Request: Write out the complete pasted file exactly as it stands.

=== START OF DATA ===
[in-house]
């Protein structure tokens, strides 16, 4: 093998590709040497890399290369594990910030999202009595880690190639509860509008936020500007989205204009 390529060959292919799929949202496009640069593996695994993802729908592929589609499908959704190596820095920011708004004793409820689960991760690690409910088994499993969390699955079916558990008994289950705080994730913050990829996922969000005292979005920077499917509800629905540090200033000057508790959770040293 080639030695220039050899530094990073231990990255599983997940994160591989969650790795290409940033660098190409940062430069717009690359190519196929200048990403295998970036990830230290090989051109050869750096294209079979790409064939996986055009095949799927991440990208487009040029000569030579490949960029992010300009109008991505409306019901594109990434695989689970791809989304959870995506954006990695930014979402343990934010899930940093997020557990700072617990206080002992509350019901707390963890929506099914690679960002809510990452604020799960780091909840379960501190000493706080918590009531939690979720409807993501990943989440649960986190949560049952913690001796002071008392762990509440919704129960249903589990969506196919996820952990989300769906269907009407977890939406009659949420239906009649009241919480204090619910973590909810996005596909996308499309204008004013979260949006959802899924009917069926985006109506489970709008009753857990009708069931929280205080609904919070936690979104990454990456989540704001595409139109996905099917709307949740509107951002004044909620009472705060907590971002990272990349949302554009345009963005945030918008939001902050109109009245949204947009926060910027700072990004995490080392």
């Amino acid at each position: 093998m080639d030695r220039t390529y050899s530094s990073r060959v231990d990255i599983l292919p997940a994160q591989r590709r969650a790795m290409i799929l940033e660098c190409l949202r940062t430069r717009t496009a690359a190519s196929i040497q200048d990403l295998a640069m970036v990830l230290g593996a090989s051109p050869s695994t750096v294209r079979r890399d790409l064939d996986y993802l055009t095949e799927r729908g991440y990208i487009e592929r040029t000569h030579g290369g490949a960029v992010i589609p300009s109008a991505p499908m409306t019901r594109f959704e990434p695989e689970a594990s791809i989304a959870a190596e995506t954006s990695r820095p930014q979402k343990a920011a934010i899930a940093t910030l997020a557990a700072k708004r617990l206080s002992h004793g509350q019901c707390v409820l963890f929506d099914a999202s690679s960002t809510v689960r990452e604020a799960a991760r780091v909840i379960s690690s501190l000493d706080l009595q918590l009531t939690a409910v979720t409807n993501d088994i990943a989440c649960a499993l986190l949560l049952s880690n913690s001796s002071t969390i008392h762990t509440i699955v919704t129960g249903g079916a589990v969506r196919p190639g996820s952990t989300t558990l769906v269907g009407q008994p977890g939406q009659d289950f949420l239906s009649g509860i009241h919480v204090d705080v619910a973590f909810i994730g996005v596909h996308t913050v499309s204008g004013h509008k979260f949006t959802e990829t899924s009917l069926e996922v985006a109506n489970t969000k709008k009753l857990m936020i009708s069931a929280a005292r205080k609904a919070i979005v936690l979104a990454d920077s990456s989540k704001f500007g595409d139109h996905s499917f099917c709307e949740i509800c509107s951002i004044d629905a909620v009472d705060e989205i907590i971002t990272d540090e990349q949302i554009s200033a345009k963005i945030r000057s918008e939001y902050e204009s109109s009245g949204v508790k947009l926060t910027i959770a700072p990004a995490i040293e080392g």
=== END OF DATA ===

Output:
[in-house]
């Protein structure tokens, strides 16, 4: 093998590709040497890399290369594990910030999202009595880690190639509860509008936020500007989205204009 390529060959292919799929949202496009640069593996695994993802729908592929589609499908959704190596820095920011708004004793409820689960991760690690409910088994499993969390699955079916558990008994289950705080994730913050990829996922969000005292979005920077499917509800629905540090200033000057508790959770040293 080639030695220039050899530094990073231990990255599983997940994160591989969650790795290409940033660098190409940062430069717009690359190519196929200048990403295998970036990830230290090989051109050869750096294209079979790409064939996986055009095949799927991440990208487009040029000569030579490949960029992010300009109008991505409306019901594109990434695989689970791809989304959870995506954006990695930014979402343990934010899930940093997020557990700072617990206080002992509350019901707390963890929506099914690679960002809510990452604020799960780091909840379960501190000493706080918590009531939690979720409807993501990943989440649960986190949560049952913690001796002071008392762990509440919704129960249903589990969506196919996820952990989300769906269907009407977890939406009659949420239906009649009241919480204090619910973590909810996005596909996308499309204008004013979260949006959802899924009917069926985006109506489970709008009753857990009708069931929280205080609904919070936690979104990454990456989540704001595409139109996905099917709307949740509107951002004044909620009472705060907590971002990272990349949302554009345009963005945030918008939001902050109109009245949204947009926060910027700072990004995490080392």
């Amino acid at each position: 093998m080639d030695r220039t390529y050899s530094s990073r060959v231990d990255i599983l292919p997940a994160q591989r590709r969650a790795m290409i799929l940033e660098c190409l949202r940062t430069r717009t496009a690359a190519s196929i040497q200048d990403l295998a640069m970036v990830l230290g593996a090989s051109p050869s695994t750096v294209r079979r890399d790409l064939d996986y993802l055009t095949e799927r729908g991440y990208i487009e592929r040029t000569h030579g290369g490949a960029v992010i589609p300009s109008a991505p499908m409306t019901r594109f959704e990434p695989e689970a594990s791809i989304a959870a190596e995506t954006s990695r820095p930014q979402k343990a920011a934010i899930a940093t910030l997020a557990a700072k708004r617990l206080s002992h004793g509350q019901c707390v409820l963890f929506d099914a999202s690679s960002t809510v689960r990452e604020a799960a991760r780091v909840i379960s690690s501190l000493d706080l009595q918590l009531t939690a409910v979720t409807n993501d088994i990943a989440c649960a499993l986190l949560l049952s880690n913690s001796s002071t969390i008392h762990t509440i699955v919704t129960g249903g079916a589990v969506r196919p190639g996820s952990t989300t558990l769906v269907g009407q008994p977890g939406q009659d289950f949420l239906s009649g509860i009241h919480v204090d705080v619910a973590f909810i994730g996005v596909h996308t913050v499309s204008g004013h509008k979260f949006t959802e990829t899924s009917l069926e996922v985006a109506n489970t969000k709008k009753l857990m936020i009708s069931a929280a005292r205080k609904a919070i979005v936690l979104a990454d920077s990456s989540k704001f500007g595409d139109h996905s499917f099917c709307e949740i509800c509107s951002i004044d629905a909620v009472d705060e989205i907590i971002t990272d540090e990349q949302i554009s200033a345009k963005i945030r000057s918008e939001y902050e204009s109109s009245g949204v508790k947009l926060t910027i959770a700072p990004a995490i040293e080392g």